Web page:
Language we use

One of the things I enjoy as a copyeditor is having the opportunity to be involved with a great number of wonderful projects through the documents I edit. One such particular lesson is to learn — although sometimes indirectly — how to build a styleguide of inclusive language where everyone feels welcome and included, regardless of background, ethnicities, sexual orientations, etc. and many other qualities that make us all unique. Some of these styleguides vary according to the nature of the documents I was working on, but most of the times a lot of them serve as a generic framework for the other fields as well. One very important thing I learned is that you always default to put people first, instead of their characteristics e.g. instead of “a blind person”, use “a man who is blind”, instead of “drug user”, use “people who use drugs”. Buffer outlines some good principles of using inclusive language, especially in the tech industry. Some other useful resources include these ones from British Columbia Public Service and Emerson College, which also outline the principles of inclusive language taking into consideration of culture and ancestry, political beliefs, marital or family status, and power-based interpersonal violence.

I also recently read about the language we use to describe our data, if reframed, can help us to fix our problems. Consider all of these data metaphors (also this):

It’s the “new oil” that fuels online business. It comes in floods or tsunamis. We access it via “streams” or “fire hoses.” We scrape it, mine it, bank it, and clean it. (Or, if you prefer your buzzphrases with a dash of ageism and implicit misogyny, big data is like “teenage sex,” while working with it is “the sexiest job” of the century.)

Data is often described as natural resources that are ready to be captured, mined, and capitalised on:

Natural-resource metaphors abound in discussions of data. Whether it is extracting oil or managing floods, data is often conceived as a kind of naturally existing resource ready to be captured, mined, and capitalised on.

What if we reframe our data to a more humane language?

In the digital realm, the idea of data stewardship should extend to how we think about the responsibilities of those tasked with collecting, storing, and making money off of our personal data. It should also extend to the content moderators and other workers labouring behind the scenes to make our online lives liveable. When we do assign a human face to data, it’s rarely of those workers around the world who are actually doing the cleaning, extracting, and labeling—and these folks need consideration and protection too.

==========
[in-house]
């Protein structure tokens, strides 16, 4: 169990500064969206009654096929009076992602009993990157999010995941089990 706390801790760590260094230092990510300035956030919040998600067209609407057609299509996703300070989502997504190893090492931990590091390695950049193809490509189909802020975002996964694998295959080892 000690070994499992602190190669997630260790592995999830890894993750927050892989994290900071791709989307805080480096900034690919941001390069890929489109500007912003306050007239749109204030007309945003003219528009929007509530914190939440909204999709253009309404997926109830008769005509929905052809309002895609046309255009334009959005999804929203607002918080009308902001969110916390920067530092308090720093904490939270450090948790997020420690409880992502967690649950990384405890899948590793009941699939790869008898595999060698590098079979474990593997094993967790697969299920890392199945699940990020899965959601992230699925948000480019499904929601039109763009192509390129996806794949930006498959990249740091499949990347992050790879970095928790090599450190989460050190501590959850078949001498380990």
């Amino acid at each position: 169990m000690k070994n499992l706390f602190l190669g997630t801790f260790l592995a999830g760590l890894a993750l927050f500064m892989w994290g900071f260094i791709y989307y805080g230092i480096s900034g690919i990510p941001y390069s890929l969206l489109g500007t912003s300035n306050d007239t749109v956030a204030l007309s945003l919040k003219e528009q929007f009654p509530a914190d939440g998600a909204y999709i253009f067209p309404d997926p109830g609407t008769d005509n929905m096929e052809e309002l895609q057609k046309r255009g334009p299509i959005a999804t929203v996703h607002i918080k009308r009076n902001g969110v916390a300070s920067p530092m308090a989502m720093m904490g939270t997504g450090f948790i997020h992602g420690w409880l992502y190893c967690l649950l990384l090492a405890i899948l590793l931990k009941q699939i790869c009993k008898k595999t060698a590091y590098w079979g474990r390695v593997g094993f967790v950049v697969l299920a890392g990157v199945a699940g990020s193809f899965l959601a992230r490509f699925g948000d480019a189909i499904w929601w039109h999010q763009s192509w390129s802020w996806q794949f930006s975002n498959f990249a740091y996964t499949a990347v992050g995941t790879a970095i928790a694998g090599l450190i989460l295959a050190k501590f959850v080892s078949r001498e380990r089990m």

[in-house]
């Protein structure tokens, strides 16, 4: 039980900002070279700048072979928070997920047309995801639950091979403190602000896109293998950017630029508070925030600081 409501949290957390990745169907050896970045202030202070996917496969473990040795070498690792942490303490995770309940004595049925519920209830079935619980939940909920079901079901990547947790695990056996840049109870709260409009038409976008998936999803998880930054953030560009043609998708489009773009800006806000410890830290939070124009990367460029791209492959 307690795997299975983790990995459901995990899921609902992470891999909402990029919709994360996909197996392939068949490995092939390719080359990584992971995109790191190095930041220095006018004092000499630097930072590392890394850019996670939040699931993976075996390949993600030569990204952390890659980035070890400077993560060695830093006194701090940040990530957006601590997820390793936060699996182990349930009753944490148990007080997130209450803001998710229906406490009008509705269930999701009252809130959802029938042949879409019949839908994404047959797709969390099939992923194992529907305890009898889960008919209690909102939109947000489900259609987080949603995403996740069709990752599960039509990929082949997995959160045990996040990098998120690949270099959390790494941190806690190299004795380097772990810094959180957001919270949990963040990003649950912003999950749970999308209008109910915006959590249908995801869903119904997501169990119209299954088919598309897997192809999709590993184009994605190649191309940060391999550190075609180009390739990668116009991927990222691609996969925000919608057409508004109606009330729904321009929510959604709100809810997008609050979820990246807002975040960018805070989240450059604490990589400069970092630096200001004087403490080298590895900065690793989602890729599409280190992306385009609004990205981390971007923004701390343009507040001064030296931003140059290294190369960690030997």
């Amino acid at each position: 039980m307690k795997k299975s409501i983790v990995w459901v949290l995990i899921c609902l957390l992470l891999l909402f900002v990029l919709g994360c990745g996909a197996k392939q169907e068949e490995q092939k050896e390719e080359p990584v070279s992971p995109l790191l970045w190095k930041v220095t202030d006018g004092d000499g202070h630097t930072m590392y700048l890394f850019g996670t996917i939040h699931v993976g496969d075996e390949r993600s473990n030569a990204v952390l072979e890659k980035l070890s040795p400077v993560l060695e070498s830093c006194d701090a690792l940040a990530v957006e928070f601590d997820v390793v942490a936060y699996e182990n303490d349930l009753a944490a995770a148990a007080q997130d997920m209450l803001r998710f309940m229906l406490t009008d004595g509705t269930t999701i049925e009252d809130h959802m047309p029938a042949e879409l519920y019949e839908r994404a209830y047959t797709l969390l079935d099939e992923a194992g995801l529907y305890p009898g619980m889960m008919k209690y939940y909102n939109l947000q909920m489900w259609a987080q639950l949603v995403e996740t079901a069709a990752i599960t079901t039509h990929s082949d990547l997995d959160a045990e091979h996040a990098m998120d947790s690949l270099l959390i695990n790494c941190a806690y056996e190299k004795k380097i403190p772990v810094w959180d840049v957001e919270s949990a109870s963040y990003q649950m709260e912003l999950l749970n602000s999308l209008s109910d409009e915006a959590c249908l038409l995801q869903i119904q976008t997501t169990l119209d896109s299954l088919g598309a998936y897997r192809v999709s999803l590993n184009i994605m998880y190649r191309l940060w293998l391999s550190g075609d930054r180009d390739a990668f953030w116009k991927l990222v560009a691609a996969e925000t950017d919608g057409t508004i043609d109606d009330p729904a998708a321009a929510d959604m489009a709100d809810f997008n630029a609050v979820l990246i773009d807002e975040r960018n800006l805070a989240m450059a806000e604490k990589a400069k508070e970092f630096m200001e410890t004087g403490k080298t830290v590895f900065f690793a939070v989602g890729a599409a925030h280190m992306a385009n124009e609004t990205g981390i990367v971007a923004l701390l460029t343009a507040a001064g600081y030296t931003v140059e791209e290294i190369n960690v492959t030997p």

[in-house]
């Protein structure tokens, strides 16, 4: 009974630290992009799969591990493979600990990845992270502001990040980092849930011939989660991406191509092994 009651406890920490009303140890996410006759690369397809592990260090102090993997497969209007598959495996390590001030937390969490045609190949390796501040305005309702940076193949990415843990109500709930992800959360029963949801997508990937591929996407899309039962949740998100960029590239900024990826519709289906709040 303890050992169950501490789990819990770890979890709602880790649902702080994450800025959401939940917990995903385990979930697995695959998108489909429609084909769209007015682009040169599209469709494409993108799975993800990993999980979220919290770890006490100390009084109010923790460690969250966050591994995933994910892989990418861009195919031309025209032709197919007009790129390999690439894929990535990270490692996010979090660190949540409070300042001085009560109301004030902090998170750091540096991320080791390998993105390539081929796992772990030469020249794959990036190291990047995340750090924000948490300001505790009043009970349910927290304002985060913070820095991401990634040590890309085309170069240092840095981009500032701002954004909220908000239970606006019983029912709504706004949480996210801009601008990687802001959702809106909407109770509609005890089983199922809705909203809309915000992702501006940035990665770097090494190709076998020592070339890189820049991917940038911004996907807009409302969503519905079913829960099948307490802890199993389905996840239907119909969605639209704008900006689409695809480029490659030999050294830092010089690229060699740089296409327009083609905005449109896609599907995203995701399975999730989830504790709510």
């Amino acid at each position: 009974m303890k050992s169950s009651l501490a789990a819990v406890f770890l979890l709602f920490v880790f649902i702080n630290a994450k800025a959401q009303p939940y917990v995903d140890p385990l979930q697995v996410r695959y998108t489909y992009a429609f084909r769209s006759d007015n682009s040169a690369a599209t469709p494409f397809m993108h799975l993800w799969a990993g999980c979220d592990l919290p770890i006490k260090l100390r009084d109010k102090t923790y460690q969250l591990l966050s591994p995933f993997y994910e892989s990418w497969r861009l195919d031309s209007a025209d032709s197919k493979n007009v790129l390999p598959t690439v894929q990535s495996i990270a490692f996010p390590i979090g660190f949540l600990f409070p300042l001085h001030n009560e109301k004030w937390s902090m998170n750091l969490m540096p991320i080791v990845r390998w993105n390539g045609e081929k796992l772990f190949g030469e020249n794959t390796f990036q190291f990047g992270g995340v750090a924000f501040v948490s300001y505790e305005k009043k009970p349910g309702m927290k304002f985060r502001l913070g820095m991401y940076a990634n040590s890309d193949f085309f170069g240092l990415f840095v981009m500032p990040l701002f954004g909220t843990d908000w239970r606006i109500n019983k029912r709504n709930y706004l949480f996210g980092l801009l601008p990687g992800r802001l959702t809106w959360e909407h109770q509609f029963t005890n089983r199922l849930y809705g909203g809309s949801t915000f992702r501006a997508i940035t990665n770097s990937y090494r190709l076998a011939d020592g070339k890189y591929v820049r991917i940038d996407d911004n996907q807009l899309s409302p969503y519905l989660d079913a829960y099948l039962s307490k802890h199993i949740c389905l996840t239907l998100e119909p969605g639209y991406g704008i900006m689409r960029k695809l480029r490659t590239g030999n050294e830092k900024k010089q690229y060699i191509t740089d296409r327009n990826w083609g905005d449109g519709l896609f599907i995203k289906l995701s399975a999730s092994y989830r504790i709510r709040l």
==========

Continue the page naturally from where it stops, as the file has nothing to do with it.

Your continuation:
As we speak about the health — physical and mental — of content moderators, it reminded me of this article on why sending death threats on a peanut mascot should not be tolerated (and screw you VICE for running the article), the hidden consequences of moderating social media, and three types of content moderation strategies.

Our data represents every bit of ourselves, which is why it’s important to handle it with the humanely care it deserves! And this starts with reframing the language of our data to use people metaphors.

Ethics for data scientists ought to be as explicit about the power dynamics and historical oppressions that shape our world. This means acknowledging and codifying the complicity of data-driven work—from population data collection to algorithmic decision-making—in perpetuating racist, sexist, and other oppressive harms.

The metaphors we use to understand data are powerful. As digital media scholars Cornelius Puschmann and Jean Burgess put it, they’re “cognitively and culturally indispensable for the understanding of complex and novel phenomena,” including new technologies like data analytics, machine learning, and artificial intelligence.

It’s critical to treat data “ethics” not as an end, but as a starting point, and limiting conversations about the societal impacts and obligations of data science solely to professional ethics would be a big mistake. Because if data is the new oil, its benefits will no doubt come with a devastating cost.

How to start doing this? We can start with recognising and questioning why our systems are imbalanced:

Leading the way instead are scientists and engineers who don’t seem to understand how to represent how we live as individuals or in groups—the main ways we live, work, cooperate, and exist together—nor how to incorporate into their models our ethnic, cultural, gender, age, geographic or economic diversity, either. The result is that AI will benefit some of us far more than others, depending upon who we are, our gender and ethnic identities, how much income or power we have, where we are in the world, and what we want to do.